Breaking news
Large police effort after armed release at Vrinnevisjukhuset -
Oscar Zia on single life: “Bad at dating” -
Chat with experts about climate change in Sweden -
Carter Camper leaves Leksand and the SHL – ready for Zug -
“Too skinny for the Premier League” -
Handelsbanken proposes extra dividend – DN.SE -

Her parents died of AIDS when she was a child – says

Her parents died of AIDS when she was a child – says
Her parents died of AIDS when she was a child – says
This is how you support someone in grief
TV

After the commercial: This is how you support someone in grief

(1:19)

Turn on sound

Losing parents is an inevitable and sad part of life, and hard no matter how old you are when it happens. But losing both parents as a child is probably hard to get used to, if you haven’t experienced it yourself.

For Sydni Dunn, growing up was marked by grief and loss, as she lost her father to AIDS when she was four years old, and her mother to the same disease four years later. But despite the horror of being orphaned at such a young age, Sydni looks back on her childhood with great warmth, because her parents – who knew they wouldn’t live long enough to see their girl grow up – did everything they could to to strengthen and prepare her for a life without them.

In an article on Vice, Sydni Dunn writes about the special upbringing, and her parents’ struggle to give her a good life after all.

“No preparation in the world can prepare a child for the death of a parent. No amount of preparation can make a child ready to be orphaned at age eight. But my mother, who had watched the love of her youth and the father of her only child lose her battle to AIDS while fighting her own battle, did what she could to give me the tools I needed to endure the days, months, years and decades after their respective deaths,” writes Sydni Dunn.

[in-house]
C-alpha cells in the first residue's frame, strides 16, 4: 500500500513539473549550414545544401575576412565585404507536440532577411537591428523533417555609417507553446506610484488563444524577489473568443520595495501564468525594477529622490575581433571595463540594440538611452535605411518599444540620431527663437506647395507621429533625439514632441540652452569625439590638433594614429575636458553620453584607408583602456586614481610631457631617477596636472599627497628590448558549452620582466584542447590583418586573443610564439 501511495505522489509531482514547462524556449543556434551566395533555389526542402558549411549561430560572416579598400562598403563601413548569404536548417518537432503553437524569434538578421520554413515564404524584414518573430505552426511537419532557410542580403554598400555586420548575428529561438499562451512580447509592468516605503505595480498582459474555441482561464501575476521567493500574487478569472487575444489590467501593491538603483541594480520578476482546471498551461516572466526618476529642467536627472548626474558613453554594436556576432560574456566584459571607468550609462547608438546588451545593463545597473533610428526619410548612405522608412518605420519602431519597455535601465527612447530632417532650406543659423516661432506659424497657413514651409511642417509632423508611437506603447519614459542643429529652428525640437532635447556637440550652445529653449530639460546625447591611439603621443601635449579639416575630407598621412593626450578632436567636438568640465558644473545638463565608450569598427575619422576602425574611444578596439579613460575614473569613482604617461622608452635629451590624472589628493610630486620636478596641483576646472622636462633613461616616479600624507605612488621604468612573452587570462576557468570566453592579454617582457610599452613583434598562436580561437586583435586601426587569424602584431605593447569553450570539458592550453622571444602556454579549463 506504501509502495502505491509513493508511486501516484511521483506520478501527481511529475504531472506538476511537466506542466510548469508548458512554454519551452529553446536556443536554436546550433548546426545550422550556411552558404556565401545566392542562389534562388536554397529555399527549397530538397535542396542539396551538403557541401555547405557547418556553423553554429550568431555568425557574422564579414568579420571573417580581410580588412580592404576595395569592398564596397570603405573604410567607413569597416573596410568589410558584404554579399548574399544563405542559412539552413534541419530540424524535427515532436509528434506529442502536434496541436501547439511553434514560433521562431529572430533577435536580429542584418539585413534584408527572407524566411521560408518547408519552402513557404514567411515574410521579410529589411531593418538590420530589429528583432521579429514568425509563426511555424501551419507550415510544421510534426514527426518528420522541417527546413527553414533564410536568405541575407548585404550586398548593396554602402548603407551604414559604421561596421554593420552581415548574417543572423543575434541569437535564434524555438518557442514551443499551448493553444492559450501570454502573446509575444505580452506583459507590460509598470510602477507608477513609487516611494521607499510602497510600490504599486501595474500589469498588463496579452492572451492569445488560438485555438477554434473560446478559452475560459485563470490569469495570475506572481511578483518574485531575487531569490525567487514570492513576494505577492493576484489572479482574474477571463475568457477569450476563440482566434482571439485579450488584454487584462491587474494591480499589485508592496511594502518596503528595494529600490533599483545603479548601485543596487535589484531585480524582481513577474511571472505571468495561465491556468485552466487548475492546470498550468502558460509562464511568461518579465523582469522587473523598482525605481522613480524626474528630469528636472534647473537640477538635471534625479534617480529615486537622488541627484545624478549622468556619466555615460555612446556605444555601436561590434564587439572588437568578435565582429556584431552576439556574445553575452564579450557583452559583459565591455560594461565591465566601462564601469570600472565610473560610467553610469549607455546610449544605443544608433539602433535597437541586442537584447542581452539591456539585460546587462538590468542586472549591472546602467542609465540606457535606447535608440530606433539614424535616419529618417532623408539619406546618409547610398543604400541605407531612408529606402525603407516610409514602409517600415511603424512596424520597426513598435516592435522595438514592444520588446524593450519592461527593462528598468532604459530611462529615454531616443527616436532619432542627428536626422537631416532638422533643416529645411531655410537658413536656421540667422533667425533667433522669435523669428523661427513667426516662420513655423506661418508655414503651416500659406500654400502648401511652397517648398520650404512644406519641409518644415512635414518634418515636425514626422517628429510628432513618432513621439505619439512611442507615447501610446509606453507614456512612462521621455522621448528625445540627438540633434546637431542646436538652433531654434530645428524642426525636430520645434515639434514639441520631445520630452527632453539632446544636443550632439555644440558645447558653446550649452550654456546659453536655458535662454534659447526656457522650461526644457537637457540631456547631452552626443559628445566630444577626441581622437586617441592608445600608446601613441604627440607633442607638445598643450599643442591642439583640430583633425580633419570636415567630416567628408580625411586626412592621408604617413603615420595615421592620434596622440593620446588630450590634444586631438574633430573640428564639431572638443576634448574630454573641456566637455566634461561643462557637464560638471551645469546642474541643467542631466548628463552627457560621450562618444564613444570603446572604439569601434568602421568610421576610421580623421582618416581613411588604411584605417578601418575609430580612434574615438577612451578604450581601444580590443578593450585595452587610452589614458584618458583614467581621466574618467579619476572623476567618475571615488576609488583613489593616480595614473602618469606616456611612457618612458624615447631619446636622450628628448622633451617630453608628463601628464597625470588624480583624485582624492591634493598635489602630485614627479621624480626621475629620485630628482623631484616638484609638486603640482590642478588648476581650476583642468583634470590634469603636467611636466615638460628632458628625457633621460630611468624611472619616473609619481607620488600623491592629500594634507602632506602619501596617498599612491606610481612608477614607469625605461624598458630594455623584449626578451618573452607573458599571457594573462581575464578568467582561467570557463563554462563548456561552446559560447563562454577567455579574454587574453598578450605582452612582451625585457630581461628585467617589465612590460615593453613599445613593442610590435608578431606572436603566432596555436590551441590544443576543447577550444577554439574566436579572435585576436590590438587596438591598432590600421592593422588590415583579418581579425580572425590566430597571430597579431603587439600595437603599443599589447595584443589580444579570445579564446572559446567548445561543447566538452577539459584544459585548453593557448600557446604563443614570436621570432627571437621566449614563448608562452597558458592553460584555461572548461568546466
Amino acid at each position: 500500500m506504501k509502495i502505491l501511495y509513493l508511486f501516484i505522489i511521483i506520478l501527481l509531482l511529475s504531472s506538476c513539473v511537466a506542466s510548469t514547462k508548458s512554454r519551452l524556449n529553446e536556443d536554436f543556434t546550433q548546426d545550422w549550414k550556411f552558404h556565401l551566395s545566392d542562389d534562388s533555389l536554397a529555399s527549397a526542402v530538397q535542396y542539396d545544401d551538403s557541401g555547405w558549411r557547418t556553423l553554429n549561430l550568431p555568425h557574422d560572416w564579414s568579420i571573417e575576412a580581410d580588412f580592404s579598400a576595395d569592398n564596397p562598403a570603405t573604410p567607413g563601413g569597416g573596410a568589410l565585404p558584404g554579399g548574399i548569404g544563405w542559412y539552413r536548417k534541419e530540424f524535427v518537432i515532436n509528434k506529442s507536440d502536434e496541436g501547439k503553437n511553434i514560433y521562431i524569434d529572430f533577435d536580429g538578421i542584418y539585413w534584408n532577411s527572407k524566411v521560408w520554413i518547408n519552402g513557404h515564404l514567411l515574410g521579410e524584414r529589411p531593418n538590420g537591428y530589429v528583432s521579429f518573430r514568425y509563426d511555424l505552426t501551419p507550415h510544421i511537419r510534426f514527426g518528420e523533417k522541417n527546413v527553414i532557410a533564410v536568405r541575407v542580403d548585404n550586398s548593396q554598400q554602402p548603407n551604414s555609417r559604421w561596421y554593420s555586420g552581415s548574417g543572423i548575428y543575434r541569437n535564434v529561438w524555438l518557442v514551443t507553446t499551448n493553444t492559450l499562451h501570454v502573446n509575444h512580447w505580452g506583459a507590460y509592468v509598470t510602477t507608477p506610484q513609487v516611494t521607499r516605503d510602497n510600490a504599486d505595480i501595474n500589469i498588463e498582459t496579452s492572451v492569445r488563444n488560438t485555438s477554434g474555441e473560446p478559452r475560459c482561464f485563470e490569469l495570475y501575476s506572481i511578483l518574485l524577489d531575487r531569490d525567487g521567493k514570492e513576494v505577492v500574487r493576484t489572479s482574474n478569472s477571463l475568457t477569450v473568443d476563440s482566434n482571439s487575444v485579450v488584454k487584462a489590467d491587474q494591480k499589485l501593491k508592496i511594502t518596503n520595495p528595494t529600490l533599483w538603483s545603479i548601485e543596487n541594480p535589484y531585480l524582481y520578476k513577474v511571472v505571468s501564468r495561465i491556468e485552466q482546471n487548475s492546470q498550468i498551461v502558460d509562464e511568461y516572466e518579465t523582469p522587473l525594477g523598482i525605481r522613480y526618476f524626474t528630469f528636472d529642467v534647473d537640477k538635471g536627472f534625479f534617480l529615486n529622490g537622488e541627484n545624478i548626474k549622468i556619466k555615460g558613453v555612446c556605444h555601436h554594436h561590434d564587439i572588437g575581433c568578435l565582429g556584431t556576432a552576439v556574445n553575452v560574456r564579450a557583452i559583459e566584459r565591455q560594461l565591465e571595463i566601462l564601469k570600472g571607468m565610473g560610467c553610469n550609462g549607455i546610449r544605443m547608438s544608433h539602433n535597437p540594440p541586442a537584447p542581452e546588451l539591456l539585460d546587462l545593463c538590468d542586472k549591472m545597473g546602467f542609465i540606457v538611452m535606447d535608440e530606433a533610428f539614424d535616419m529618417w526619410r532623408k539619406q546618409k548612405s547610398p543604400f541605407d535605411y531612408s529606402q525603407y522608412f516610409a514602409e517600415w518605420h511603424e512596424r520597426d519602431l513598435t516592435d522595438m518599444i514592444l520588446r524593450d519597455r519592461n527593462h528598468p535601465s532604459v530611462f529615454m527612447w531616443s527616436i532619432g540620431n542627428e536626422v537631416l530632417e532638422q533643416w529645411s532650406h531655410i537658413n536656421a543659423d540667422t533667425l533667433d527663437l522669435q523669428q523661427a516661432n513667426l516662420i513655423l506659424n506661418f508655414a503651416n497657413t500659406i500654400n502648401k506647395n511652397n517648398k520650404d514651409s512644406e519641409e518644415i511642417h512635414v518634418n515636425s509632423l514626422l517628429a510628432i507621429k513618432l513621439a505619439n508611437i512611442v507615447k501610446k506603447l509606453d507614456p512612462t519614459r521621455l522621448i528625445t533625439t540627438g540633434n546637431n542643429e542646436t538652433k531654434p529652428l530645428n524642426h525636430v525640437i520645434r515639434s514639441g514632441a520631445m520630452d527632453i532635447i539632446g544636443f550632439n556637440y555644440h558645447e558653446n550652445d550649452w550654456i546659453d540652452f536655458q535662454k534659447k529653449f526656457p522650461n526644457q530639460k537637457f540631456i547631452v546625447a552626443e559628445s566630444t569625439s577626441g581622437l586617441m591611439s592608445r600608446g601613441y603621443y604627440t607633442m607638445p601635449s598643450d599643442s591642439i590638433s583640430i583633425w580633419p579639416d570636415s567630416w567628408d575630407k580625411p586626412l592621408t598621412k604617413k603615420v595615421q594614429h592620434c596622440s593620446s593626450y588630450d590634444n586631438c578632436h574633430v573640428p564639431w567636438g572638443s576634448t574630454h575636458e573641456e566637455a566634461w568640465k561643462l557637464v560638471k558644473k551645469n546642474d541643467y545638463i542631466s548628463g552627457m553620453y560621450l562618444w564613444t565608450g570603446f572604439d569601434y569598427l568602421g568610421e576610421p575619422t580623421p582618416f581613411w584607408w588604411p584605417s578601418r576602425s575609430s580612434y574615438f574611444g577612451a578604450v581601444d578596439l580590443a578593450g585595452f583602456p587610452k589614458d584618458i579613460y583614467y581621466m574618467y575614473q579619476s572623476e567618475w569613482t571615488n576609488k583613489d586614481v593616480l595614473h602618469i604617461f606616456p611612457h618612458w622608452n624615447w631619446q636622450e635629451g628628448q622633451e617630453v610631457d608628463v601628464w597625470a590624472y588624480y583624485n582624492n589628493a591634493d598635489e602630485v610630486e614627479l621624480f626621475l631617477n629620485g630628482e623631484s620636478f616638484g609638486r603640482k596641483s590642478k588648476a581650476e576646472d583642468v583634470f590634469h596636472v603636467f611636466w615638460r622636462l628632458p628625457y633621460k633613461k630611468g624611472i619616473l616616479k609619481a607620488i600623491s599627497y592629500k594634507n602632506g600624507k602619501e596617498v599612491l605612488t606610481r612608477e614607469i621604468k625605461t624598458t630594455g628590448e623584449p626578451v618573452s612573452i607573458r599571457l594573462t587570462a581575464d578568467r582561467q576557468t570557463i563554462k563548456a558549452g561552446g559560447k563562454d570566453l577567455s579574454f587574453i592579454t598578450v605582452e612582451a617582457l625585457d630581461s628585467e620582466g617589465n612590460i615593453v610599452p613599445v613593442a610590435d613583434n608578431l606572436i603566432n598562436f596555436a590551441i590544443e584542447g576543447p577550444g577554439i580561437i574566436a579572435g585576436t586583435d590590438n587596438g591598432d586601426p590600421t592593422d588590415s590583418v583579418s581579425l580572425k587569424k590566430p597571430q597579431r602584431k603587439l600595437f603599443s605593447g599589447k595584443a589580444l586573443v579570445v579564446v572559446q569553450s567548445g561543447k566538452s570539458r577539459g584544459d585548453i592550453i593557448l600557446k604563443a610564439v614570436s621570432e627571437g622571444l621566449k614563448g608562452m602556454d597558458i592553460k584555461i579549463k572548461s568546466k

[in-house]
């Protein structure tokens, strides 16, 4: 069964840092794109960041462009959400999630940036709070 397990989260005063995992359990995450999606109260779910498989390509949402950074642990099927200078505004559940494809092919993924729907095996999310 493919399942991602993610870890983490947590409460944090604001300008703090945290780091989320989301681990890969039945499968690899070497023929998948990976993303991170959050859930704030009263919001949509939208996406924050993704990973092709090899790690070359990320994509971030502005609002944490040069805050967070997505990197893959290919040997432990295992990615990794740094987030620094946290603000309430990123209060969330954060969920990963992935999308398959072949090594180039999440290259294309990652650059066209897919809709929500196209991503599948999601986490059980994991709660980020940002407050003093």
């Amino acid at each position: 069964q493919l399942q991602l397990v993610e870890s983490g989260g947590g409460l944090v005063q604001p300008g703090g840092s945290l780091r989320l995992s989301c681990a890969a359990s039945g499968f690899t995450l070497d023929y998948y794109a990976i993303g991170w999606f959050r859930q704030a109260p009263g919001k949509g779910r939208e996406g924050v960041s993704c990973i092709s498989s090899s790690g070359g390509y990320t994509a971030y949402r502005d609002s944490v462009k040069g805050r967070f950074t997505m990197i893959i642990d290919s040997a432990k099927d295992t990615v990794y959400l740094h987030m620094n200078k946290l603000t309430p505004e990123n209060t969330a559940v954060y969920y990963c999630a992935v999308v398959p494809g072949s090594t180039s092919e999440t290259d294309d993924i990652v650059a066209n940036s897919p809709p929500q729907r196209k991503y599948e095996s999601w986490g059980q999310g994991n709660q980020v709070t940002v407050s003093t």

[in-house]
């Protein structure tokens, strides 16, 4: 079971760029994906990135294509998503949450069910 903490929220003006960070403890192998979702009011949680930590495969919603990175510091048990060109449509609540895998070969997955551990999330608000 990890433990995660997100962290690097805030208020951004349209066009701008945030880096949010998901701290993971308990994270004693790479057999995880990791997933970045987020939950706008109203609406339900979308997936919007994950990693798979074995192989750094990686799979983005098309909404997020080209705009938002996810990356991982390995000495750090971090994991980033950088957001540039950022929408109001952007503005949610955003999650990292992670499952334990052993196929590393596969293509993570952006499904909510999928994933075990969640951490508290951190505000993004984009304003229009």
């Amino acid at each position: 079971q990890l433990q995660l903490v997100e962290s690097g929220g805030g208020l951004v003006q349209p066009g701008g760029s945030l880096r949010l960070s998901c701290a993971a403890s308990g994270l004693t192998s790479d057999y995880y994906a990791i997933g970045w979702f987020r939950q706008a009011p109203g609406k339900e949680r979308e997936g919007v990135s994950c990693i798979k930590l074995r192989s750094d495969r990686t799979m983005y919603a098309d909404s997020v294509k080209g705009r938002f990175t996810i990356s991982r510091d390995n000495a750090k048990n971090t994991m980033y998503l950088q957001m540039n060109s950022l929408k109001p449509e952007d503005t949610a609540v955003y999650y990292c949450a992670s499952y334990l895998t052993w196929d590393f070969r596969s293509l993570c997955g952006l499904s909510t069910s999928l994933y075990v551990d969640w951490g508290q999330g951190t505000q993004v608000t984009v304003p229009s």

Prepared for his mother’s death

She tells how the mother did not try to protect her from grief and death, but instead worked so that the daughter would learn to embrace it. When her father passed away three months before Sydni turned four, the mother still tried to explain the death on a toddler’s level. She also made sure that the father was not forgotten – so even if Sydni doesn’t have many memories of him, he has been a part of her upbringing.

The mother’s concern about her daughter’s unusual syndrome

After going to the movies one night, Sydni’s mom starts talking about what would happen if she passed away – Sydni would move from Texas to Louisiana to live with her aunt, and get bonus siblings and a dog.

“What did I think of this plan? Did I have any questions? In fact, I hadn’t – I was so sure it wasn’t going to happen. Sure, she was often sick, but she wasn’t dying,” Sydni describes her thoughts as a child.

This is how the death of her parents has affected her

But at the age of eight, Sydni had to see herself without parents. But even from beyond the grave, her mother tried to give Sydni the best upbringing – at her aunt in Louisiana, Sydni was allowed to open envelopes with old memories and pictures that her mother had prepared for her.

Now Sydni is the same age as her own mother was when she learned she had a terminal illness, and began planning for her daughter’s future. And her parents had been proud of the person she has become.

They were best friends for 60 years – then they found out they were brothers

“My parents’ deaths are engraved in my identity. I see life in clear before and after chapters. I have anxiety over things I can’t control and my sadness lurks behind joyful milestones like graduation days, new jobs and my wedding day. But the combined efforts of my mother and family taught me how to deal with life’s inevitable challenges from a young age.”


The article is in Swedish

Tags: parents died AIDS child

NEXT NU healthcare back to normal – Lysekilsposten